BEIRUT: The prestigious French fashion house Louis Vuitton has opened a branch in Downtown Beirut because it’s “almost bizarre” to not have a foothold in one of the Middle East’s leading fashion-conscious markets.
Chairman and CEO Yves Carcelle was joined by Premier Saad Hariri for the opening ceremony on Thursday.
The Beirut opening is Louis Vuitton’s only such endeavor in the Middle East in 2010.
Damien Vernet, the general manager for the luxury brand’s Middle East and India operation, called the firm’s connection to Lebanon “lateral,” in the sense that the French firm has already built up a customer base of Lebanese abroad.
Louis Vuitton specializes in luxurious leather goods and luggage and has been exploring the Lebanese market for the last 13 years, following a visit by Carcelle.
Vernet, who joined the company four years ago and was responsible for exploring the potential for expansion in Beirut, said the company was confident about the brand’s sustainability in Lebanon.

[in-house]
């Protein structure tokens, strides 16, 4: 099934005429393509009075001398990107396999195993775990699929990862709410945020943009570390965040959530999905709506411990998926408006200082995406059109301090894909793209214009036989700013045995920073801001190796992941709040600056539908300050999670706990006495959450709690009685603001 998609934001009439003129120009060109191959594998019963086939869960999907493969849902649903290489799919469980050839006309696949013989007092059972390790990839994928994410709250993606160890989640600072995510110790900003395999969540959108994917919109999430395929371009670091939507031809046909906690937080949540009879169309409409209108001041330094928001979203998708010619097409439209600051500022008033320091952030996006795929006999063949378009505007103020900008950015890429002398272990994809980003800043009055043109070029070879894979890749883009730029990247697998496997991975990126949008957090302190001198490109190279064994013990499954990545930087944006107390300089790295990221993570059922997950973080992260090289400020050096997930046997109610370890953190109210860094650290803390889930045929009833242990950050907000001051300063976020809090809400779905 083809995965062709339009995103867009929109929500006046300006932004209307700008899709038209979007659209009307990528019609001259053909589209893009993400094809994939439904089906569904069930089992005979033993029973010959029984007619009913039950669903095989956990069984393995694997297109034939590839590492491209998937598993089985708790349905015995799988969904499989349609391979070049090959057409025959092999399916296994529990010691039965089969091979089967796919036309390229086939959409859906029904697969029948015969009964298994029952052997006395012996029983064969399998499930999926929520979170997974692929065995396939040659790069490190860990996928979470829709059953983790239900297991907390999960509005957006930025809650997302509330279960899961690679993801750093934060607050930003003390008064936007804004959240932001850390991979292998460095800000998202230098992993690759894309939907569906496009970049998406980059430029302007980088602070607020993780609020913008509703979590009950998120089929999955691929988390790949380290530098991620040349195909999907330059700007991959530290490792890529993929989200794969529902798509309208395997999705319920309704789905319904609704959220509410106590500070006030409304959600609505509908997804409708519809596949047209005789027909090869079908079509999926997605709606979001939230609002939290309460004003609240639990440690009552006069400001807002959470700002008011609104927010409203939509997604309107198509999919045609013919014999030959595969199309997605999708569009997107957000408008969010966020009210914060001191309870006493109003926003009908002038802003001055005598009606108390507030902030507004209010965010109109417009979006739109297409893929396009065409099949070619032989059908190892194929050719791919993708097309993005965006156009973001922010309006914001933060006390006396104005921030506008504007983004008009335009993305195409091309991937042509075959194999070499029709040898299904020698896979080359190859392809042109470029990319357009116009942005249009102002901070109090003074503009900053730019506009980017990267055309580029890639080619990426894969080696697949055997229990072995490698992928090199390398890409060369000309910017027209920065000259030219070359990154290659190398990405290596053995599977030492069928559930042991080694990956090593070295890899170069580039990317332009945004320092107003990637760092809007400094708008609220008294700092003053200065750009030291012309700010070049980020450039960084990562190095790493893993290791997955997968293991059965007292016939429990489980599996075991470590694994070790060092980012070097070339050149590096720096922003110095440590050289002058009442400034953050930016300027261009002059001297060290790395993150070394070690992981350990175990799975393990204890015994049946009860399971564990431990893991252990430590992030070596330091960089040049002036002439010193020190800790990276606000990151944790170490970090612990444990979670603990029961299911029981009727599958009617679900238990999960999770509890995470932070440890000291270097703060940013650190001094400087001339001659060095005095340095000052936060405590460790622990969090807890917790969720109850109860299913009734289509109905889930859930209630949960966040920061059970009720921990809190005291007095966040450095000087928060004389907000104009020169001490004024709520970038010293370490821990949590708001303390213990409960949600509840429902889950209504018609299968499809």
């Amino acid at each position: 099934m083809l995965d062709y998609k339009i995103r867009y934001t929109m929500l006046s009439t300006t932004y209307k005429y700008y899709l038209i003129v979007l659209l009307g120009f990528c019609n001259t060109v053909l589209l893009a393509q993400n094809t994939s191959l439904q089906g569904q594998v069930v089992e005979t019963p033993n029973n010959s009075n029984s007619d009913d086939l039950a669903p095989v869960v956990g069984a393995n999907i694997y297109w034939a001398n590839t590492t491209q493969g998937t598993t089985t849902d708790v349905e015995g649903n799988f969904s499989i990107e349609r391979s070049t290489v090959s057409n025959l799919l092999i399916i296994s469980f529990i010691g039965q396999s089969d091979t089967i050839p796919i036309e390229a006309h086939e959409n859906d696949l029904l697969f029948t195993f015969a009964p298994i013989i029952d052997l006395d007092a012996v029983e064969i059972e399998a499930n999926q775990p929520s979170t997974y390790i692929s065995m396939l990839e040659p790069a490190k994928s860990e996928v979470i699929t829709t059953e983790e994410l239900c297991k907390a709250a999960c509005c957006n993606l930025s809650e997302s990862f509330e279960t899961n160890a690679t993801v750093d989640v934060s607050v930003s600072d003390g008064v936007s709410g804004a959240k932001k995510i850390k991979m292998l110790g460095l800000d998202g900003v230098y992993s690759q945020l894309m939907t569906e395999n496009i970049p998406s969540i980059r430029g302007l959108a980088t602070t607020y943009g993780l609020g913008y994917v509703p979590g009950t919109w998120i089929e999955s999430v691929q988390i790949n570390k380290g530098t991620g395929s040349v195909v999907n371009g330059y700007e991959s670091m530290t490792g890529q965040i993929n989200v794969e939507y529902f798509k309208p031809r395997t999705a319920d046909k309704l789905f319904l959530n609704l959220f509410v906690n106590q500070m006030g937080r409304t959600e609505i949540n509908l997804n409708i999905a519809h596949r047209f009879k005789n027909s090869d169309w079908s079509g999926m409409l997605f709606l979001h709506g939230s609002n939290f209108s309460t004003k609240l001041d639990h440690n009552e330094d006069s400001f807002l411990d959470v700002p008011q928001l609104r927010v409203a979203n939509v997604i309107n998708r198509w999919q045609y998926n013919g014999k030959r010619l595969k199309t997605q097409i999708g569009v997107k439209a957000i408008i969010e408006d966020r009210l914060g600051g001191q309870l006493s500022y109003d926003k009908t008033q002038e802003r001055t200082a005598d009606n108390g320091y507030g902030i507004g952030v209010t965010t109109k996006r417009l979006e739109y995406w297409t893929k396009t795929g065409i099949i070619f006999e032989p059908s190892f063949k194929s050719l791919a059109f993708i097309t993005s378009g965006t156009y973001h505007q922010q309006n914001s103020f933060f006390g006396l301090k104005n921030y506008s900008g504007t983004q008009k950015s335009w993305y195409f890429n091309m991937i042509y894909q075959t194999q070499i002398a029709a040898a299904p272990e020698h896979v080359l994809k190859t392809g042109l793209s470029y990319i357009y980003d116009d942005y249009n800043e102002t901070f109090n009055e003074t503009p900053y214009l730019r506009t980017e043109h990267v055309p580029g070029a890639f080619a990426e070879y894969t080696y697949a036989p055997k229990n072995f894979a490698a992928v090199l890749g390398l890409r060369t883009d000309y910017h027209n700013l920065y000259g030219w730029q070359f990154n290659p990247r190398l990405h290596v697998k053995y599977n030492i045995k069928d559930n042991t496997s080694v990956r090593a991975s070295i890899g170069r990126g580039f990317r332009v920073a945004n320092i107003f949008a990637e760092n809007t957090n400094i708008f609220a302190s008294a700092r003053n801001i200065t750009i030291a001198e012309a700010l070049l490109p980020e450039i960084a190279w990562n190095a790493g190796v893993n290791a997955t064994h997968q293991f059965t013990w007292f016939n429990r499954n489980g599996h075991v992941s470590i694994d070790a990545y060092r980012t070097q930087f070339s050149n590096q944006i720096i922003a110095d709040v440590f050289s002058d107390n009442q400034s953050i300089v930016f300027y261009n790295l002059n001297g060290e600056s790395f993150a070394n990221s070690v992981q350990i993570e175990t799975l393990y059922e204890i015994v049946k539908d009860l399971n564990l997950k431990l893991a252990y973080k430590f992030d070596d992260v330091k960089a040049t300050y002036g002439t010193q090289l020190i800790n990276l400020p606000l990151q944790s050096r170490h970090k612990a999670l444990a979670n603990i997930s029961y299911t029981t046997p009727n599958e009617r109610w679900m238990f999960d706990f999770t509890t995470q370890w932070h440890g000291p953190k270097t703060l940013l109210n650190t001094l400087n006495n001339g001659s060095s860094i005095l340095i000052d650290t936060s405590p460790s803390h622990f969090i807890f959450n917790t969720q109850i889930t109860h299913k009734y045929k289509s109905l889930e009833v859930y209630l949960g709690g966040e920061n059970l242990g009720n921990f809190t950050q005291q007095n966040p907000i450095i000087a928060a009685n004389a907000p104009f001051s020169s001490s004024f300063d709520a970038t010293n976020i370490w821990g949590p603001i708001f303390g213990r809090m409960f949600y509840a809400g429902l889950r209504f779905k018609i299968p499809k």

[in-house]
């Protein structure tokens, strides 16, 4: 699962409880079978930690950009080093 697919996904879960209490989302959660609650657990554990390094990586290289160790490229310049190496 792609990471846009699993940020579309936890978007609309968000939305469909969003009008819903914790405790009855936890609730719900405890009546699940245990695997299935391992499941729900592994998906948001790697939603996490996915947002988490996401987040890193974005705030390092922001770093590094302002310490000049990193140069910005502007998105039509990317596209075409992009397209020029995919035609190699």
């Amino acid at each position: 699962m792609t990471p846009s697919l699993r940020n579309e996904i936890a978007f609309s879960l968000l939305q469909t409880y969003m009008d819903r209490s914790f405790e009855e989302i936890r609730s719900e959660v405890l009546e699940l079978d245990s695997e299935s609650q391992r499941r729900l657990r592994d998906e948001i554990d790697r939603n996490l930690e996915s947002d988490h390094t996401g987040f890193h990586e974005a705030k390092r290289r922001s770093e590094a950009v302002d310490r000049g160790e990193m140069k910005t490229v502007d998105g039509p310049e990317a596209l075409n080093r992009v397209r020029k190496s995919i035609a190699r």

“We began exploring [the coastal region of] Lebanon after the [1975-90 Civil] War,” he said. “Here, the market is cultural and historically strong. It is almost bizarre not to have a store here.”
Vernet described Lebanese consumers as “brand conscious” and since they exist in a cultural crossroads, they’re highly representative of consumer tastes.
Asked about the danger of political instability in Lebanon, which the firm has chosen for its sole opening this year, Vernet was upbeat.
“There will be political instability,” Vernet said, “but the Lebanese are resilient. This is the strength in the market.”
Vernet cited booming activity in the local real-estate sector, continuing reconstruction work in Beirut and a huge influx of tourists to Lebanon as factors aiding the company’s decision.
He noted the Lebanese market was fairly well-insulated from the consequences of the global economic downturn.
“Lebanon has proven to resist financial crisis better [than other countries],” he said.
The company is also intent on reinforcing what it calls its “zero-counterfeiting policy,” as it employs an active team in Lebanon to work with the Customs Authority and other bodies to ensure its world-famous label isn’t taken advantage of.
In a bid to distinguish its new premises, the firm commissioned local artist Marwan Rechmaoui to construct a special installation depicting images of Beirut for its storefronts.
As for the interior, Louis Vuitton’s new Beirut branch features a “malle bobine,” a cowhide trunk designed to contain the original reels of Nadine Labaki’s film “Caramel.”
At the opening, CEO Carcalle was asked about the identity of Louis Vuitton’s competitors.
“We compete with luxury hotels … maybe champagne,” Carcalle said, deciding to end the news conference. “It’s time for champagne.”